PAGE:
Andrew: Yeah, can you put a price on not having to worry about Magento crashing in the middle of the night? I’m not sure if you can.

Drew: It was huge, that was my life for so many months when we first went over to Magento and just to be done with that was great.

Taxation on Capital Gains vs. Ordinary Income

Andrew: Oh man, I love it. Last big lesson I learned is thinking through and planning on the tax front is really, really important. I mean we could probably, Drew, do an entire episode on thinking…taking through this and the difference between a stock sell and an asset sale and all these different things but we may be just do an abbreviated version. A couple big things that stood out to me especially with this deal was thinking through at a high level are you going to be taxed on capital gains level or on ordinary income level? And for one great thing about internet businesses, especially and I’ll say this for drop shipping businesses, we have… The sale was structured, there was zero physical assets transferred with the sale. Zero inventory, no buildings, everything sold was digital. A website, supplier relationships, an email list, and one of the wonderful things about that is that instead of being even in an asset sale, getting a little bit inside baseball here, but even in an asset sale which the deal was structured as, because they were intangible assets that I sold everything was taxed at capital gains rates versus ordinary income rates which are much higher and saved tons and tons of money. So just something to think about and kind of a nice little advantage of running and selling internet businesses.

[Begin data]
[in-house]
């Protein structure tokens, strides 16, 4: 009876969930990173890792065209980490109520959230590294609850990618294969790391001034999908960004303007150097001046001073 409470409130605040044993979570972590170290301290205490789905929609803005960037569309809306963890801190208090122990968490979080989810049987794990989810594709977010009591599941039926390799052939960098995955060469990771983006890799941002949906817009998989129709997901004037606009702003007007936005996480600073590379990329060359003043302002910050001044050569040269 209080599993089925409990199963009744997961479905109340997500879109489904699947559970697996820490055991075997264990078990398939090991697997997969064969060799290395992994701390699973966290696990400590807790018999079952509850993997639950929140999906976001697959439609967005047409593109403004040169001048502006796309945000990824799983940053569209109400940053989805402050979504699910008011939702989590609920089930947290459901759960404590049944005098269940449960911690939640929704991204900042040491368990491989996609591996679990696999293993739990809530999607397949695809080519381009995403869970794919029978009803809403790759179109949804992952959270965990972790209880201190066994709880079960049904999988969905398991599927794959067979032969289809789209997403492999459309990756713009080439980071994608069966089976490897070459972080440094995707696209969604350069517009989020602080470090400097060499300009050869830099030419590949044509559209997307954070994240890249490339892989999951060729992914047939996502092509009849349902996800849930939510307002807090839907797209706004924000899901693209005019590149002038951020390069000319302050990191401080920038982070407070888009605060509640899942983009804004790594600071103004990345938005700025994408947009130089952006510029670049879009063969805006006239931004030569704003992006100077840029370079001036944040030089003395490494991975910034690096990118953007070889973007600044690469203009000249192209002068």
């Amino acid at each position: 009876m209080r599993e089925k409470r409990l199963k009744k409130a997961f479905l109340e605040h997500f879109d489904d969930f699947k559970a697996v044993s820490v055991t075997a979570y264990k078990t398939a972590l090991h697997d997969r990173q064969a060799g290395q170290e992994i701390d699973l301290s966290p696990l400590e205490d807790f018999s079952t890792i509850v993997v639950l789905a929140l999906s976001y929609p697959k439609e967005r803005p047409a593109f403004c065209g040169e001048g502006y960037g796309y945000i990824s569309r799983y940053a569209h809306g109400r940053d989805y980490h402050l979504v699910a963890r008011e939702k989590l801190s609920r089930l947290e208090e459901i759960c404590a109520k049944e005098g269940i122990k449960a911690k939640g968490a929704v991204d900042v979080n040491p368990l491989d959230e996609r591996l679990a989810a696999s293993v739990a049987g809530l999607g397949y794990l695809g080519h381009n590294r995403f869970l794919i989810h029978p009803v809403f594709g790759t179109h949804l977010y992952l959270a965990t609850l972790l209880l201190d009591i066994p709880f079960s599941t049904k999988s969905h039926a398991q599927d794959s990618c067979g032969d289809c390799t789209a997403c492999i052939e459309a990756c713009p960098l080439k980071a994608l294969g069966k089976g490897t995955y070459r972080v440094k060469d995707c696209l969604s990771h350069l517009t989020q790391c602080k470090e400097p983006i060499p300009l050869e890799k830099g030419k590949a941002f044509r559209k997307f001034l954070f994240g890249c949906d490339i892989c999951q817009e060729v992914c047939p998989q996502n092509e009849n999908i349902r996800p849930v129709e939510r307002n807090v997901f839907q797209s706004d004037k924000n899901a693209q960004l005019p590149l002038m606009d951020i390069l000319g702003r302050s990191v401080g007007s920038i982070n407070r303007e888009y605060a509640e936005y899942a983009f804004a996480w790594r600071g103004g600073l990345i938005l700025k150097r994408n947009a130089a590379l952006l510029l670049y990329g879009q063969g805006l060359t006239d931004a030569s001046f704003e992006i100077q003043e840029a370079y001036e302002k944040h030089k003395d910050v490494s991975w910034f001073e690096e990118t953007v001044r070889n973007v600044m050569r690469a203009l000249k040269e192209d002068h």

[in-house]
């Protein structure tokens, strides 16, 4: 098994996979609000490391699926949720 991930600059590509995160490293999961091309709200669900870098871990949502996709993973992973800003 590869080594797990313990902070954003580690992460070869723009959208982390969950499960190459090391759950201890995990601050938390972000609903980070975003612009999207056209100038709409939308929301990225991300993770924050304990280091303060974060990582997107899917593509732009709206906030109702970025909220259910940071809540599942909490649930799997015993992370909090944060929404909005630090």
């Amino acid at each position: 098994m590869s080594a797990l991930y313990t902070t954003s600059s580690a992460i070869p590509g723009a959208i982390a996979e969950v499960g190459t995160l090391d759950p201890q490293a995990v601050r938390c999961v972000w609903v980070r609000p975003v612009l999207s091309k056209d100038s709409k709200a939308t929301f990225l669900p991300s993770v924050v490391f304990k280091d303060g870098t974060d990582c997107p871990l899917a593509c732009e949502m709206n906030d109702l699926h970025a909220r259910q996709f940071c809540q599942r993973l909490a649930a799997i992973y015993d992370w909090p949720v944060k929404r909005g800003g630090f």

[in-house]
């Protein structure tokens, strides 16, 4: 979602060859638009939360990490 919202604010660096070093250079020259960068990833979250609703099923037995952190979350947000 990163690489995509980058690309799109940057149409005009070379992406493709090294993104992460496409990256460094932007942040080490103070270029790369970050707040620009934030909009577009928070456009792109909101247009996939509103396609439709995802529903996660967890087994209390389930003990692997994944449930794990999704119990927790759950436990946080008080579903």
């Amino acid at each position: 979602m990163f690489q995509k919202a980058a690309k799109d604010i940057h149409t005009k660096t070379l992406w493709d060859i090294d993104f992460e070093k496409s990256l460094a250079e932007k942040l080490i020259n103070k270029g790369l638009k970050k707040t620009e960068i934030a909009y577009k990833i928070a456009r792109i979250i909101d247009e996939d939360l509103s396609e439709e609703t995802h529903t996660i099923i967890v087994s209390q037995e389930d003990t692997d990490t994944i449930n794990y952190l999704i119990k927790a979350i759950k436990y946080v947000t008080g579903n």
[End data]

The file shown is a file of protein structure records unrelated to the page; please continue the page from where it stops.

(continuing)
Drew: Yeah, agreed.

Andrew: One of the downsides, and this is something I didn’t think about effectively until near the end, was like I mentioned looking to buy a new business. And you think through, whatever you sell the business for, let’s say for the sake of argument, you sell the business for $500,000, if you sell that business you can’t go back out and purchase another business for $500,000, you lose let’s say 25%, you’re going to lose that amount because you’ve got to pay taxes. So immediately just the transaction costs with taxes reduces the amount you’re able to buy a business for and reduces the amount you’re going to be able to acquire a new income stream for. And there’s some things that you can depreciate the price of the business and the goodwill over time but a lot of times that’s a 15-year plus schedule, I didn’t think about that until further on down the line. I don’t think it would have changed my decision to sell, but I remember having this moment where I thought, “Oh, that stinks.”

Drew: Yeah, it’s not like buying a house where isn’t there some rule like you sell a house, you can buy another one in six months?